Big Man On Campus

Stanford gets a new finance chief.
Lisa YoonJanuary 24, 2001
  • Scholarly Pursuits: Randall S. Livingston was named VP of business affairs and CFO of Stanford University in Stanford, Calif. Currently CFO of Mountain View, Calif.-based interactive television firm OpenTV Corp., Livingston will replace Mariann Byerwalter in March. Byerwalter, who has served as Stanford CFO since 1996, is resigning to return to the private sector. Livingston received both his undergraduate degree and MBA from Stanford and has long aspired to return to Stanford as an executive, says OpenTV. Now, that’s school spirit.
  • Divided We Stand: Midwestern agricultural chemicals and machinery firm FMC Corp. said its previously-announced plan to spin off its machinery unit is on schedule for later this year. In line with the split, the Chicago-based firm announced the appointment of William H. Schumann III as CFO of the new company, which will be called FMC Technologies Inc. Schumann will continue as CFO of FMC Corp. until the split is complete.

The company also named W. Kim Foster as CFO of the chemicals unit. Foster is currently VP and general manager of agricultural products.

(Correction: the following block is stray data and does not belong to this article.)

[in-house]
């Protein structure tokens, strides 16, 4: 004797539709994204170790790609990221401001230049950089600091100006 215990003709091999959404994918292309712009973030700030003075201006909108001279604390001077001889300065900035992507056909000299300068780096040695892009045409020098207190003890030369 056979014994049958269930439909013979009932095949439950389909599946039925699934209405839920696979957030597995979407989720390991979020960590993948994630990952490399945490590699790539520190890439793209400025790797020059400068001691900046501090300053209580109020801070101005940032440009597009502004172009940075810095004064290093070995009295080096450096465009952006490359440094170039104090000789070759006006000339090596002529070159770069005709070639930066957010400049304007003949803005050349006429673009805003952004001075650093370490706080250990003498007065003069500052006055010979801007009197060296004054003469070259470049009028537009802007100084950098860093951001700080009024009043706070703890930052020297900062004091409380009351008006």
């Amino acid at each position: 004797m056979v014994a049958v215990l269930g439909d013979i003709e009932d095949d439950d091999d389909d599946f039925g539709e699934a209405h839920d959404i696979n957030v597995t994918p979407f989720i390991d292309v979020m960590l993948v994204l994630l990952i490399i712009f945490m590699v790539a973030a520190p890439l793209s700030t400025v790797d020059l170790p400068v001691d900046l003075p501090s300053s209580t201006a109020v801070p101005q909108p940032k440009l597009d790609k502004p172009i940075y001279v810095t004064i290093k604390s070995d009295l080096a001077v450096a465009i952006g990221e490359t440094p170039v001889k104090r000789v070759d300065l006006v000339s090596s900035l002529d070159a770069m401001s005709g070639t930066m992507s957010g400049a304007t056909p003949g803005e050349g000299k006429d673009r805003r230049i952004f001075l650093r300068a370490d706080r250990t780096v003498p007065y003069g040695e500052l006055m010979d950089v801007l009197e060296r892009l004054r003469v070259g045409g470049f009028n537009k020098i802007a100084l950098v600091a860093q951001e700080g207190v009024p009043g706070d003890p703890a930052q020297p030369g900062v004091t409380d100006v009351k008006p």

• How Adorable: Enesco Group Inc., a maker of gifts, collectibles, and decorative accents, named Jeffrey W. Lemajeur as CFO. Currently treasurer of the Itasca, Ill.- based firm, Lemajeur will take over on February 1. He replaces Allan Keirstead, who is resigning.
  • Industrial Strength: Springfield, Mo.-based DT Industries Inc. named John M. Casper to the top finance post. Casper joins the provider of automated production systems from St. Louis-based chemical manufacturer Petrolite Corp., where he was CFO.
  • Food Poisoned: Four former executives of St. Louis-based Aurora Foods Inc., including former CFO M. Laurie Cummings, were indicted yesterday for securities fraud. Cummings, along with former chief executive Ian Wilson, former executive VP Ray Chung, and former VP of finance Dirk Grizzle resigned from their positions last year, during an investigation into a securities fraud scheme to inflate the company’s earnings. The SEC also sued the four executives and four other former employees on related civil charges, which Aurora and two of the former employees agreed to settle.